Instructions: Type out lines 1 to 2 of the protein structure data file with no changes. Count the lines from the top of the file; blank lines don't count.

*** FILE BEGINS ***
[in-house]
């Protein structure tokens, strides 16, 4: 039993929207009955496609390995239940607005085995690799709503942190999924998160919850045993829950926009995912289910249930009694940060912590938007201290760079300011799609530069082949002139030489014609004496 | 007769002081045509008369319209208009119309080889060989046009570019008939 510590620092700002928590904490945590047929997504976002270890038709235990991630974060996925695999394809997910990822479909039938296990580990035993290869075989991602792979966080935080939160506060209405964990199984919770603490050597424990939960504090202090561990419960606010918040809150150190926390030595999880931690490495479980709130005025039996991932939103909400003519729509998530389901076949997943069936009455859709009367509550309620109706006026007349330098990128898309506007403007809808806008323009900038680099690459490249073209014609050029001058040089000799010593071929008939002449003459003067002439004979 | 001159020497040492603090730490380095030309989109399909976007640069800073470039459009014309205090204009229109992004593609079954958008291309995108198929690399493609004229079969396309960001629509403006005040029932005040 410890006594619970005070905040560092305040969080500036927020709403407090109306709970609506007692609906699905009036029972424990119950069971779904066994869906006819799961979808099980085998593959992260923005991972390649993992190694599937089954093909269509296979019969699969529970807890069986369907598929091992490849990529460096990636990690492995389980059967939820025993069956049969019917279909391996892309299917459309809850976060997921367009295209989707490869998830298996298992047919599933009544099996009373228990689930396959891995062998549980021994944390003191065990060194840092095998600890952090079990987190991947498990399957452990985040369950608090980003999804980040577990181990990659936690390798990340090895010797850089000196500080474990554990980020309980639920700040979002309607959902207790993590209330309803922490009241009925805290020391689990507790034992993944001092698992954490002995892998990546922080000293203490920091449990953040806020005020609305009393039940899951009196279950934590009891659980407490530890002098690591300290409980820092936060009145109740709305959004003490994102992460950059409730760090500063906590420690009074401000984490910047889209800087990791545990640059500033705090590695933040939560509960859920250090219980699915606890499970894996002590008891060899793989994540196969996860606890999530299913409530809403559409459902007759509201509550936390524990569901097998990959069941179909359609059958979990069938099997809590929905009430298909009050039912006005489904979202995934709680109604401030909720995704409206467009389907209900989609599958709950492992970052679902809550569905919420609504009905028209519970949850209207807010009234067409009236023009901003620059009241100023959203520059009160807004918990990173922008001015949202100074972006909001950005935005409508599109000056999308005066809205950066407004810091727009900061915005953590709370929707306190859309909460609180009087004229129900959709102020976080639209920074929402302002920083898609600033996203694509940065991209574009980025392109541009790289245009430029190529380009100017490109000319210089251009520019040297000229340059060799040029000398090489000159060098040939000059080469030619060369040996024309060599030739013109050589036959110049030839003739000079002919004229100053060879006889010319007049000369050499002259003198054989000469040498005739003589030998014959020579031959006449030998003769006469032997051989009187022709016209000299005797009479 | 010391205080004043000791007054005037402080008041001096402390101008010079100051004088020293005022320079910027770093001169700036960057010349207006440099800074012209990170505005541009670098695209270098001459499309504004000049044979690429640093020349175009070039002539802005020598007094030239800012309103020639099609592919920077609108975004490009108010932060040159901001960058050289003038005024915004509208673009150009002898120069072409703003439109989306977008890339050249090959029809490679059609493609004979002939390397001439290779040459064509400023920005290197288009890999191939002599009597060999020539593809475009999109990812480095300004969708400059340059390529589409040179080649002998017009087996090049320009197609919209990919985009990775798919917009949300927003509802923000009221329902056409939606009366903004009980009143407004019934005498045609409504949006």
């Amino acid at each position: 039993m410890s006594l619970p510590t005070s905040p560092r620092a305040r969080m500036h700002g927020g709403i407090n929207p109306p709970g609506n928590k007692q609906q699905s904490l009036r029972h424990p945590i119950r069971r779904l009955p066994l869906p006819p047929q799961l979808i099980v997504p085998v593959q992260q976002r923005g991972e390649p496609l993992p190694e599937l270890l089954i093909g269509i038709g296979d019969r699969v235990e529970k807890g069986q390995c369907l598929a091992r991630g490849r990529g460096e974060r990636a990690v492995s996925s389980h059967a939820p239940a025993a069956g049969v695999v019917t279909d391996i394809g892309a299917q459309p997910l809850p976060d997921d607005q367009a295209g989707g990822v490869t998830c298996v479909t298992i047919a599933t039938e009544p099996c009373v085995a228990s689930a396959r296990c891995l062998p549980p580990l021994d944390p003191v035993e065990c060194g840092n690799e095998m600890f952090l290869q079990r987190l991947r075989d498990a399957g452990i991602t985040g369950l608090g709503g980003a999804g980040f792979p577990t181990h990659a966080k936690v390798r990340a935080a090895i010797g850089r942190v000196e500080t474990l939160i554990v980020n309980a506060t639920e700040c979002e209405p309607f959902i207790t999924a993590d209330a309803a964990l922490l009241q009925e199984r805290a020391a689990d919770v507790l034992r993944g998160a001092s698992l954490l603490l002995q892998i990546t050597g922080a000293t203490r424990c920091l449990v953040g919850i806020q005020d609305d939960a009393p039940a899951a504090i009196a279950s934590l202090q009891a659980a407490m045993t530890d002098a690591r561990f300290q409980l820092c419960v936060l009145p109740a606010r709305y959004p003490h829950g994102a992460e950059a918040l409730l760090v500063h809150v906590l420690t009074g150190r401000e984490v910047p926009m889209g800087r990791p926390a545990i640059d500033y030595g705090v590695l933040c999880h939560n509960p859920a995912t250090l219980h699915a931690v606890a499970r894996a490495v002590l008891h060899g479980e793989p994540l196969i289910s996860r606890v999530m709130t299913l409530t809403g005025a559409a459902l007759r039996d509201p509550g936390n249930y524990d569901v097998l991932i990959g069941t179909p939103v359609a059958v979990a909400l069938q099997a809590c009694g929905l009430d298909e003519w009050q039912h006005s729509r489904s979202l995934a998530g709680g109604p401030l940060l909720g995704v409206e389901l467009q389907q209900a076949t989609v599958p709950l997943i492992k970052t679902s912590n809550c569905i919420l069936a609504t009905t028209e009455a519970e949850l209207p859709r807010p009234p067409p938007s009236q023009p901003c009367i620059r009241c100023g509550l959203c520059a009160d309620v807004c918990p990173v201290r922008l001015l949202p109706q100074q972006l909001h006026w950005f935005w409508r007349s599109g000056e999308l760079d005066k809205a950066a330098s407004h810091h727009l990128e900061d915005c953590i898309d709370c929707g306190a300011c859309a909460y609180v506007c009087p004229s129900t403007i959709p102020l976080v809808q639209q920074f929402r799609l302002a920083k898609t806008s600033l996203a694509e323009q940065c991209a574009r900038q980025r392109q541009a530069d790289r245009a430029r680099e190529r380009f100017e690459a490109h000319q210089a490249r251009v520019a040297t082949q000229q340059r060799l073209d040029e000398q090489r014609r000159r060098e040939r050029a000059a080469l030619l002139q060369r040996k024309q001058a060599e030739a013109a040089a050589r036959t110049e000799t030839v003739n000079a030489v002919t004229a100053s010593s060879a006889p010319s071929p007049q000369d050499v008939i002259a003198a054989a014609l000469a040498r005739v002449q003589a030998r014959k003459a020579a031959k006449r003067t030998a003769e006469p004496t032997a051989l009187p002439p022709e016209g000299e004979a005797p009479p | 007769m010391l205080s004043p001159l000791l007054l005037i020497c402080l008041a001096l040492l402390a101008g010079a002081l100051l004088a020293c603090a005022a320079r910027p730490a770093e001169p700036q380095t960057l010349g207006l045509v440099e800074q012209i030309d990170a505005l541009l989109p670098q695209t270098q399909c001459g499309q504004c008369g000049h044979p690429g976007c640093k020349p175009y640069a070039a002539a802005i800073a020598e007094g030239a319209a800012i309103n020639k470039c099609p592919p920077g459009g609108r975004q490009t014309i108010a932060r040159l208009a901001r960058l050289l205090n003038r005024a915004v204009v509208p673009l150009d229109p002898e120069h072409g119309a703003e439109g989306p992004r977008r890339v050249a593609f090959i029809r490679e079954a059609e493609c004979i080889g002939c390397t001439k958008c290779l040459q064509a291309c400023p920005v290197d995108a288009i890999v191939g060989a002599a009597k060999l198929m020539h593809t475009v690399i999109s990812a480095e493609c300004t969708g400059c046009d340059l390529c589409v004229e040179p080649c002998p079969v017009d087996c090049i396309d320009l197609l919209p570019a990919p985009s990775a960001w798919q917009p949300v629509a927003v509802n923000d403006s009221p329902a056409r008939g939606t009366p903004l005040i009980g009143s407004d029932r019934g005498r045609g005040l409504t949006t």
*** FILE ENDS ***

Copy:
[in-house]
């Protein structure tokens, strides 16, 4: 039993929207009955496609390995239940607005085995690799709503942190999924998160919850045993829950926009995912289910249930009694940060912590938007201290760079300011799609530069082949002139030489014609004496 | 007769002081045509008369319209208009119309080889060989046009570019008939 510590620092700002928590904490945590047929997504976002270890038709235990991630974060996925695999394809997910990822479909039938296990580990035993290869075989991602792979966080935080939160506060209405964990199984919770603490050597424990939960504090202090561990419960606010918040809150150190926390030595999880931690490495479980709130005025039996991932939103909400003519729509998530389901076949997943069936009455859709009367509550309620109706006026007349330098990128898309506007403007809808806008323009900038680099690459490249073209014609050029001058040089000799010593071929008939002449003459003067002439004979 | 001159020497040492603090730490380095030309989109399909976007640069800073470039459009014309205090204009229109992004593609079954958008291309995108198929690399493609004229079969396309960001629509403006005040029932005040 410890006594619970005070905040560092305040969080500036927020709403407090109306709970609506007692609906699905009036029972424990119950069971779904066994869906006819799961979808099980085998593959992260923005991972390649993992190694599937089954093909269509296979019969699969529970807890069986369907598929091992490849990529460096990636990690492995389980059967939820025993069956049969019917279909391996892309299917459309809850976060997921367009295209989707490869998830298996298992047919599933009544099996009373228990689930396959891995062998549980021994944390003191065990060194840092095998600890952090079990987190991947498990399957452990985040369950608090980003999804980040577990181990990659936690390798990340090895010797850089000196500080474990554990980020309980639920700040979002309607959902207790993590209330309803922490009241009925805290020391689990507790034992993944001092698992954490002995892998990546922080000293203490920091449990953040806020005020609305009393039940899951009196279950934590009891659980407490530890002098690591300290409980820092936060009145109740709305959004003490994102992460950059409730760090500063906590420690009074401000984490910047889209800087990791545990640059500033705090590695933040939560509960859920250090219980699915606890499970894996002590008891060899793989994540196969996860606890999530299913409530809403559409459902007759509201509550936390524990569901097998990959069941179909359609059958979990069938099997809590929905009430298909009050039912006005489904979202995934709680109604401030909720995704409206467009389907209900989609599958709950492992970052679902809550569905919420609504009905028209519970949850209207807010009234067409009236023009901003620059009241100023959203520059009160807004918990990173922008001015949202100074972006909001950005935005409508599109000056999308005066809205950066407004810091727009900061915005953590709370929707306190859309909460609180009087004229129900959709102020976080639209920074929402302002920083898609600033996203694509940065991209574009980025392109541009790289245009430029190529380009100017490109000319210089251009520019040297000229340059060799040029000398090489000159060098040939000059080469030619060369040996024309060599030739013109050589036959110049030839003739000079002919004229100053060879006889010319007049000369050499002259003198054989000469040498005739003589030998014959020579031959006449030998003769006469032997051989009187022709016209000299005797009479 | 010391205080004043000791007054005037402080008041001096402390101008010079100051004088020293005022320079910027770093001169700036960057010349207006440099800074012209990170505005541009670098695209270098001459499309504004000049044979690429640093020349175009070039002539802005020598007094030239800012309103020639099609592919920077609108975004490009108010932060040159901001960058050289003038005024915004509208673009150009002898120069072409703003439109989306977008890339050249090959029809490679059609493609004979002939390397001439290779040459064509400023920005290197288009890999191939002599009597060999020539593809475009999109990812480095300004969708400059340059390529589409040179080649002998017009087996090049320009197609919209990919985009990775798919917009949300927003509802923000009221329902056409939606009366903004009980009143407004019934005498045609409504949006």